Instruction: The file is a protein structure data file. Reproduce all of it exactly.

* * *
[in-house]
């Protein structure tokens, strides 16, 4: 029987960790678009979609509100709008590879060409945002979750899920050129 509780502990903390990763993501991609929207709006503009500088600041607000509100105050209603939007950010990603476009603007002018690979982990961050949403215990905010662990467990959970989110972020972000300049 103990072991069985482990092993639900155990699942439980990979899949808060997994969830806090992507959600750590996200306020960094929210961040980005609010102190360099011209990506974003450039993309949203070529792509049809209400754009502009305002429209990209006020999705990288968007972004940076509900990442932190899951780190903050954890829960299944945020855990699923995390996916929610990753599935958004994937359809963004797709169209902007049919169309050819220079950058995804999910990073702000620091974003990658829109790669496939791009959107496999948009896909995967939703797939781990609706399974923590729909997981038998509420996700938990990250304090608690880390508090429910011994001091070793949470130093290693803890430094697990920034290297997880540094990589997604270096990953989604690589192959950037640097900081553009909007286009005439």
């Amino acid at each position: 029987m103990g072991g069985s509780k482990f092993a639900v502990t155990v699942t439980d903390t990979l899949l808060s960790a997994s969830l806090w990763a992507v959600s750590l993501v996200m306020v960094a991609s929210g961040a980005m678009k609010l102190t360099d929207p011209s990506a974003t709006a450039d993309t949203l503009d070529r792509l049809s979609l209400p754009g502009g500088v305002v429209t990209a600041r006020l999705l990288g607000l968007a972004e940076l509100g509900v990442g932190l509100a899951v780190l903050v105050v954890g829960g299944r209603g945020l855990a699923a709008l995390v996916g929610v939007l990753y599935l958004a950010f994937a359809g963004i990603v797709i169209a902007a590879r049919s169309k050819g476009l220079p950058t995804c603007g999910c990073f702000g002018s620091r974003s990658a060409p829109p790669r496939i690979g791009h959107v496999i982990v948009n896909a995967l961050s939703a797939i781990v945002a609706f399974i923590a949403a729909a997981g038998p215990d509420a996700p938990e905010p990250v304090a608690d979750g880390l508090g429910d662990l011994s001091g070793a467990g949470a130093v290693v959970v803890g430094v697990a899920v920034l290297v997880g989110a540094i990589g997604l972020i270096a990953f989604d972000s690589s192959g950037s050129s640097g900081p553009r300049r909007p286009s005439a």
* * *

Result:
[in-house]
């Protein structure tokens, strides 16, 4: 029987960790678009979609509100709008590879060409945002979750899920050129 509780502990903390990763993501991609929207709006503009500088600041607000509100105050209603939007950010990603476009603007002018690979982990961050949403215990905010662990467990959970989110972020972000300049 103990072991069985482990092993639900155990699942439980990979899949808060997994969830806090992507959600750590996200306020960094929210961040980005609010102190360099011209990506974003450039993309949203070529792509049809209400754009502009305002429209990209006020999705990288968007972004940076509900990442932190899951780190903050954890829960299944945020855990699923995390996916929610990753599935958004994937359809963004797709169209902007049919169309050819220079950058995804999910990073702000620091974003990658829109790669496939791009959107496999948009896909995967939703797939781990609706399974923590729909997981038998509420996700938990990250304090608690880390508090429910011994001091070793949470130093290693803890430094697990920034290297997880540094990589997604270096990953989604690589192959950037640097900081553009909007286009005439």
């Amino acid at each position: 029987m103990g072991g069985s509780k482990f092993a639900v502990t155990v699942t439980d903390t990979l899949l808060s960790a997994s969830l806090w990763a992507v959600s750590l993501v996200m306020v960094a991609s929210g961040a980005m678009k609010l102190t360099d929207p011209s990506a974003t709006a450039d993309t949203l503009d070529r792509l049809s979609l209400p754009g502009g500088v305002v429209t990209a600041r006020l999705l990288g607000l968007a972004e940076l509100g509900v990442g932190l509100a899951v780190l903050v105050v954890g829960g299944r209603g945020l855990a699923a709008l995390v996916g929610v939007l990753y599935l958004a950010f994937a359809g963004i990603v797709i169209a902007a590879r049919s169309k050819g476009l220079p950058t995804c603007g999910c990073f702000g002018s620091r974003s990658a060409p829109p790669r496939i690979g791009h959107v496999i982990v948009n896909a995967l961050s939703a797939i781990v945002a609706f399974i923590a949403a729909a997981g038998p215990d509420a996700p938990e905010p990250v304090a608690d979750g880390l508090g429910d662990l011994s001091g070793a467990g949470a130093v290693v959970v803890g430094v697990a899920v920034l290297v997880g989110a540094i990589g997604l972020i270096a990953f989604d972000s690589s192959g950037s050129s640097g900081p553009r300049r909007p286009s005439a």